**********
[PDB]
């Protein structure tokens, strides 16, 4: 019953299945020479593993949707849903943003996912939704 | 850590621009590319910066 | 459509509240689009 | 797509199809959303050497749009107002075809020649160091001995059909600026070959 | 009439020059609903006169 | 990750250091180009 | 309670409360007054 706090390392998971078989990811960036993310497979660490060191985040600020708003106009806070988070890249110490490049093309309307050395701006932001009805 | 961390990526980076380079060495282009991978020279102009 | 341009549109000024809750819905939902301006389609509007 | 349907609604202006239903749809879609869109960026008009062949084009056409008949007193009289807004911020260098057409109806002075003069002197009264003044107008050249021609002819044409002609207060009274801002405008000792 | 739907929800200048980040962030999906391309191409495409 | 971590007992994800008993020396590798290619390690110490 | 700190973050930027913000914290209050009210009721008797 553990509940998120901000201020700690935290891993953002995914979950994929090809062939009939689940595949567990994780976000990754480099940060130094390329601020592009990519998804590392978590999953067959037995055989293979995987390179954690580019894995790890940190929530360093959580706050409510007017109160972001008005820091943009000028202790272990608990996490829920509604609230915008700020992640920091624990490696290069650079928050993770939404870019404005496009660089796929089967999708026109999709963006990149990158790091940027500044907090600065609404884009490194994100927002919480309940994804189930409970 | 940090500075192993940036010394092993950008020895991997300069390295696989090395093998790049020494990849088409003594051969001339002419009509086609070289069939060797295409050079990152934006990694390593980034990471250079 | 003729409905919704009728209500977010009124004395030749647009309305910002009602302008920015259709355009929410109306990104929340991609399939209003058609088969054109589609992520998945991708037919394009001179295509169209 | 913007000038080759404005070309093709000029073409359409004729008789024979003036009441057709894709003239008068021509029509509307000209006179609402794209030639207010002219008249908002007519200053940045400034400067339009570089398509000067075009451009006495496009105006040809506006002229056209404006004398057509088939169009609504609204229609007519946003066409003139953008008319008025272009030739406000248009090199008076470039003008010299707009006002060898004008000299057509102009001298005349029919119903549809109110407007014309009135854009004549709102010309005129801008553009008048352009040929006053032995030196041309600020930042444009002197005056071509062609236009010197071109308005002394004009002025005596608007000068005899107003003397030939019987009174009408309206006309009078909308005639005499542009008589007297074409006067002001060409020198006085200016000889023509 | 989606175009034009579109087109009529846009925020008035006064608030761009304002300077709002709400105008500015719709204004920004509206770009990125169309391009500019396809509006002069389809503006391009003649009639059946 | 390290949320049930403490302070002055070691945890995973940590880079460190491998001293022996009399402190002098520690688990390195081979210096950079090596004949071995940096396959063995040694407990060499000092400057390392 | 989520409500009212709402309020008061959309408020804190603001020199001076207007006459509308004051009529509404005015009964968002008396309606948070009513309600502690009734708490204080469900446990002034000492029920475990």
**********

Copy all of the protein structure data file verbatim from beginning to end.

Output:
[PDB]
């Protein structure tokens, strides 16, 4: 019953299945020479593993949707849903943003996912939704 | 850590621009590319910066 | 459509509240689009 | 797509199809959303050497749009107002075809020649160091001995059909600026070959 | 009439020059609903006169 | 990750250091180009 | 309670409360007054 706090390392998971078989990811960036993310497979660490060191985040600020708003106009806070988070890249110490490049093309309307050395701006932001009805 | 961390990526980076380079060495282009991978020279102009 | 341009549109000024809750819905939902301006389609509007 | 349907609604202006239903749809879609869109960026008009062949084009056409008949007193009289807004911020260098057409109806002075003069002197009264003044107008050249021609002819044409002609207060009274801002405008000792 | 739907929800200048980040962030999906391309191409495409 | 971590007992994800008993020396590798290619390690110490 | 700190973050930027913000914290209050009210009721008797 553990509940998120901000201020700690935290891993953002995914979950994929090809062939009939689940595949567990994780976000990754480099940060130094390329601020592009990519998804590392978590999953067959037995055989293979995987390179954690580019894995790890940190929530360093959580706050409510007017109160972001008005820091943009000028202790272990608990996490829920509604609230915008700020992640920091624990490696290069650079928050993770939404870019404005496009660089796929089967999708026109999709963006990149990158790091940027500044907090600065609404884009490194994100927002919480309940994804189930409970 | 940090500075192993940036010394092993950008020895991997300069390295696989090395093998790049020494990849088409003594051969001339002419009509086609070289069939060797295409050079990152934006990694390593980034990471250079 | 003729409905919704009728209500977010009124004395030749647009309305910002009602302008920015259709355009929410109306990104929340991609399939209003058609088969054109589609992520998945991708037919394009001179295509169209 | 913007000038080759404005070309093709000029073409359409004729008789024979003036009441057709894709003239008068021509029509509307000209006179609402794209030639207010002219008249908002007519200053940045400034400067339009570089398509000067075009451009006495496009105006040809506006002229056209404006004398057509088939169009609504609204229609007519946003066409003139953008008319008025272009030739406000248009090199008076470039003008010299707009006002060898004008000299057509102009001298005349029919119903549809109110407007014309009135854009004549709102010309005129801008553009008048352009040929006053032995030196041309600020930042444009002197005056071509062609236009010197071109308005002394004009002025005596608007000068005899107003003397030939019987009174009408309206006309009078909308005639005499542009008589007297074409006067002001060409020198006085200016000889023509 | 989606175009034009579109087109009529846009925020008035006064608030761009304002300077709002709400105008500015719709204004920004509206770009990125169309391009500019396809509006002069389809503006391009003649009639059946 | 390290949320049930403490302070002055070691945890995973940590880079460190491998001293022996009399402190002098520690688990390195081979210096950079090596004949071995940096396959063995040694407990060499000092400057390392 | 989520409500009212709402309020008061959309408020804190603001020199001076207007006459509308004051009529509404005015009964968002008396309606948070009513309600502690009734708490204080469900446990002034000492029920475990």